3. Call your sponsor or someone in your network. This is a we program. Don’t go it alone. If a trigger upsets you, call someone. They will remind you of all the reasons why remaining in the program is better than giving in to a craving that may kill you.
  4. If you believe in God, pray. Immediately ask God to remove your obsession to use. Ask Him to redirect your thinking and help you protect your sobriety.
  5. Do Service Work. Nothing, absolutely nothing will help you get out of your own way more than helping someone else. If you are afraid for your own sobriety, call someone who needs help. Go to a meeting and clean the room. Every act of service is an opportunity to change stinking thinking into positive thinking.
  6. Take Action. Go to a meeting, work a step, journal, drink a good cup of coffee, exercise. Doing something positive always helps.
  7. Make a written or mental Gratitude List. Nothing kills a craving more than remembering all the things you are grateful for. When I write a gratitude list, I’m always amazed that I’d have none of the things that make me happy if I were still using. I wouldn’t have a job, a roof over my head, a great relationship with my family, new friends, the ability to talk to YOU were I not sober.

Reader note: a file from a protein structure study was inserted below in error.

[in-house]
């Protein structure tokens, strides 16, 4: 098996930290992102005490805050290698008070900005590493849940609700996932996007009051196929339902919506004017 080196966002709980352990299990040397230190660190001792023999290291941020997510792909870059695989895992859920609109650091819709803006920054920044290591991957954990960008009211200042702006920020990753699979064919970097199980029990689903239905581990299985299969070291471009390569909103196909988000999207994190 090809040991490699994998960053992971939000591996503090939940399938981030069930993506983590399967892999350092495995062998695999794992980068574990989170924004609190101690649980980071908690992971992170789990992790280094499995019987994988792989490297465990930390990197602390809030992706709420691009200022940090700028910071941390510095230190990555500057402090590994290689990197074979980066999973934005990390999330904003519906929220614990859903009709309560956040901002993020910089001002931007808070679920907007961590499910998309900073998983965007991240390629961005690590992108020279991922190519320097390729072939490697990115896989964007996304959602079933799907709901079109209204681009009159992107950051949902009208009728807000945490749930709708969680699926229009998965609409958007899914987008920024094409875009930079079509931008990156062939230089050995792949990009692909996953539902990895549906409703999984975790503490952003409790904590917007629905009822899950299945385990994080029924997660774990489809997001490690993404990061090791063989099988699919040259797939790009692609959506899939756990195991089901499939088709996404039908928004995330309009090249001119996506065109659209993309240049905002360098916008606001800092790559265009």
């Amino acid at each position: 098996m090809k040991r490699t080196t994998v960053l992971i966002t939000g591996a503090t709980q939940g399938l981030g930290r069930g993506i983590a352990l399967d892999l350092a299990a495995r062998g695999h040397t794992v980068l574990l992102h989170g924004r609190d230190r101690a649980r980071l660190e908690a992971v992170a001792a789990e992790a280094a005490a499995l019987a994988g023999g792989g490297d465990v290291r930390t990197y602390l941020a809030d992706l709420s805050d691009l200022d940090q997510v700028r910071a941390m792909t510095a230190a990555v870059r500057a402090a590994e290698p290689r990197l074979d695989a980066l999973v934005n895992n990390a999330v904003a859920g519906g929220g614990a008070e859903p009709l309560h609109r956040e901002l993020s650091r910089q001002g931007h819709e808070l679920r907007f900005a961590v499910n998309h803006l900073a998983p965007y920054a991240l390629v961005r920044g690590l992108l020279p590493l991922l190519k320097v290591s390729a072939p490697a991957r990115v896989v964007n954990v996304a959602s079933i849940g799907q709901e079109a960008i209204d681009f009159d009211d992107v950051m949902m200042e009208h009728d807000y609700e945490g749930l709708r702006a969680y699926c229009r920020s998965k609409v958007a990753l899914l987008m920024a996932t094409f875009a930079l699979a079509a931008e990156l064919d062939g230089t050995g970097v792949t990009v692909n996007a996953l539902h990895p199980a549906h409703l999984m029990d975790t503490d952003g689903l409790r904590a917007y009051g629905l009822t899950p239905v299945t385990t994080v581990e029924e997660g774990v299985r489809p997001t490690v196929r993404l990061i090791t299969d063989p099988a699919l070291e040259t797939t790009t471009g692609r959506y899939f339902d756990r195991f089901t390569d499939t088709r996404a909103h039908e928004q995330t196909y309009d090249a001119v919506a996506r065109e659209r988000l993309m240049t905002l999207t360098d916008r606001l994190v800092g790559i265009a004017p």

8. Remember why you got sober in the first place. What was your bottom? Were you arrested? Did you try to kill yourself? Did you do things that hurt other people? Think about how it felt to be at that bottom. It banishes the lie that using again will work out well if you relapse.
  9. Practice Mindfulness. Triggers take us back to the past. Mindfulness keeps us in the moment. Go outside, let the sun hit your face, and remember that even if your feelings are uncomfortable in the moment, they will change. Right here, right now, you are safe.
  10. Practice, Practice, Practice. In time we all find what works best for us when we are triggered. The longer we stay sober, the easier it is to manage a trigger without relapsing. When I saw the triggering image I described earlier, I felt uncomfortable – but at the very same I knew that triggers should be the next topic for this blog. I started writing, and I stayed sober.